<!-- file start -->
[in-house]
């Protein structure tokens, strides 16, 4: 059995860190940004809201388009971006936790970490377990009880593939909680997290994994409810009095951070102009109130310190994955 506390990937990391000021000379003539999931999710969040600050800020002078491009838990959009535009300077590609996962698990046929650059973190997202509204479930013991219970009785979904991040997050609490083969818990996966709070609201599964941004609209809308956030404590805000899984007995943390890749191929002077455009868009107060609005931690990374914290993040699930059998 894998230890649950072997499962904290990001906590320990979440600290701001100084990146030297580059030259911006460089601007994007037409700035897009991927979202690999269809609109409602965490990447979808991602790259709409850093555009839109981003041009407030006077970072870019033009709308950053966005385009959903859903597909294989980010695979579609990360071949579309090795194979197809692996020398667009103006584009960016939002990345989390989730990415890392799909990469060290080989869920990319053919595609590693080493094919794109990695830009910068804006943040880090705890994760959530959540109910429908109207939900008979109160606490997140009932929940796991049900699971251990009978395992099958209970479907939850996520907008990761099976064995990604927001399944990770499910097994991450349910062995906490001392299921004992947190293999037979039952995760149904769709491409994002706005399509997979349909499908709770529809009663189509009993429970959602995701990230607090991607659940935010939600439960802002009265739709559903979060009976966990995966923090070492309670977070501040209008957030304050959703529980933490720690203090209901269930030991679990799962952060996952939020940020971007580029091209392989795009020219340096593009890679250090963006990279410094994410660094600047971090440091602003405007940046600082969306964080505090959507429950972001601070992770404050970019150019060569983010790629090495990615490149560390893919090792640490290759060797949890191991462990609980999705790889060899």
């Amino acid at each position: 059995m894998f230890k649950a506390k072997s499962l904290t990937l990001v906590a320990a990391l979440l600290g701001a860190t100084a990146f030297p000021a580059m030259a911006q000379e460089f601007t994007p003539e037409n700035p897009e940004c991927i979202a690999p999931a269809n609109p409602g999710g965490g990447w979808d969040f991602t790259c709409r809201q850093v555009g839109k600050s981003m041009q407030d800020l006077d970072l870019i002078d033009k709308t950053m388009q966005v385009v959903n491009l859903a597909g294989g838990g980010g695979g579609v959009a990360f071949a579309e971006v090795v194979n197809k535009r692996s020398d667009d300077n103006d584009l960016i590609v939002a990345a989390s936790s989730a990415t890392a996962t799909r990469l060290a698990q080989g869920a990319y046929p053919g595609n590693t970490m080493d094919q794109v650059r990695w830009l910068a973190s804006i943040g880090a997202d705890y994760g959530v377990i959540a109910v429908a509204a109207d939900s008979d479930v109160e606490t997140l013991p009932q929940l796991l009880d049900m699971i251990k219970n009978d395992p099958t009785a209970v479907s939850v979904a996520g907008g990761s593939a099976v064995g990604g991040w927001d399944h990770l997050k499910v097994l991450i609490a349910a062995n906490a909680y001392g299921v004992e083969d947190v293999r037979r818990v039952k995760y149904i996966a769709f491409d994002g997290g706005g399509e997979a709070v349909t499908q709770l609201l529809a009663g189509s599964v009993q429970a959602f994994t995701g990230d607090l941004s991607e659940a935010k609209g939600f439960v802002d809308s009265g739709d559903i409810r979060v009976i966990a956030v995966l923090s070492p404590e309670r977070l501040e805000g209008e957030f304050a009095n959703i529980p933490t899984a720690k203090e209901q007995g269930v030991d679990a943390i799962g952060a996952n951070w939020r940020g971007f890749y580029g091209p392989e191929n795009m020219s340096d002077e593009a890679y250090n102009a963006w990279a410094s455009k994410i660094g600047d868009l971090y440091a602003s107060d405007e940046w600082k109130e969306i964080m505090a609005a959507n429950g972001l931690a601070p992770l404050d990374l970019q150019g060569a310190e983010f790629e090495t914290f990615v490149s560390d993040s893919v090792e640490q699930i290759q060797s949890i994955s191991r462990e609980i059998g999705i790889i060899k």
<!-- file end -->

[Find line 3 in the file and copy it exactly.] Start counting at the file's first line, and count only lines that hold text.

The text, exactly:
């Amino acid at each position: 059995m894998f230890k649950a506390k072997s499962l904290t990937l990001v906590a320990a990391l979440l600290g701001a860190t100084a990146f030297p000021a580059m030259a911006q000379e460089f601007t994007p003539e037409n700035p897009e940004c991927i979202a690999p999931a269809n609109p409602g999710g965490g990447w979808d969040f991602t790259c709409r809201q850093v555009g839109k600050s981003m041009q407030d800020l006077d970072l870019i002078d033009k709308t950053m388009q966005v385009v959903n491009l859903a597909g294989g838990g980010g695979g579609v959009a990360f071949a579309e971006v090795v194979n197809k535009r692996s020398d667009d300077n103006d584009l960016i590609v939002a990345a989390s936790s989730a990415t890392a996962t799909r990469l060290a698990q080989g869920a990319y046929p053919g595609n590693t970490m080493d094919q794109v650059r990695w830009l910068a973190s804006i943040g880090a997202d705890y994760g959530v377990i959540a109910v429908a509204a109207d939900s008979d479930v109160e606490t997140l013991p009932q929940l796991l009880d049900m699971i251990k219970n009978d395992p099958t009785a209970v479907s939850v979904a996520g907008g990761s593939a099976v064995g990604g991040w927001d399944h990770l997050k499910v097994l991450i609490a349910a062995n906490a909680y001392g299921v004992e083969d947190v293999r037979r818990v039952k995760y149904i996966a769709f491409d994002g997290g706005g399509e997979a709070v349909t499908q709770l609201l529809a009663g189509s599964v009993q429970a959602f994994t995701g990230d607090l941004s991607e659940a935010k609209g939600f439960v802002d809308s009265g739709d559903i409810r979060v009976i966990a956030v995966l923090s070492p404590e309670r977070l501040e805000g209008e957030f304050a009095n959703i529980p933490t899984a720690k203090e209901q007995g269930v030991d679990a943390i799962g952060a996952n951070w939020r940020g971007f890749y580029g091209p392989e191929n795009m020219s340096d002077e593009a890679y250090n102009a963006w990279a410094s455009k994410i660094g600047d868009l971090y440091a602003s107060d405007e940046w600082k109130e969306i964080m505090a609005a959507n429950g972001l931690a601070p992770l404050d990374l970019q150019g060569a310190e983010f790629e090495t914290f990615v490149s560390d993040s893919v090792e640490q699930i290759q060797s949890i994955s191991r462990e609980i059998g999705i790889i060899k």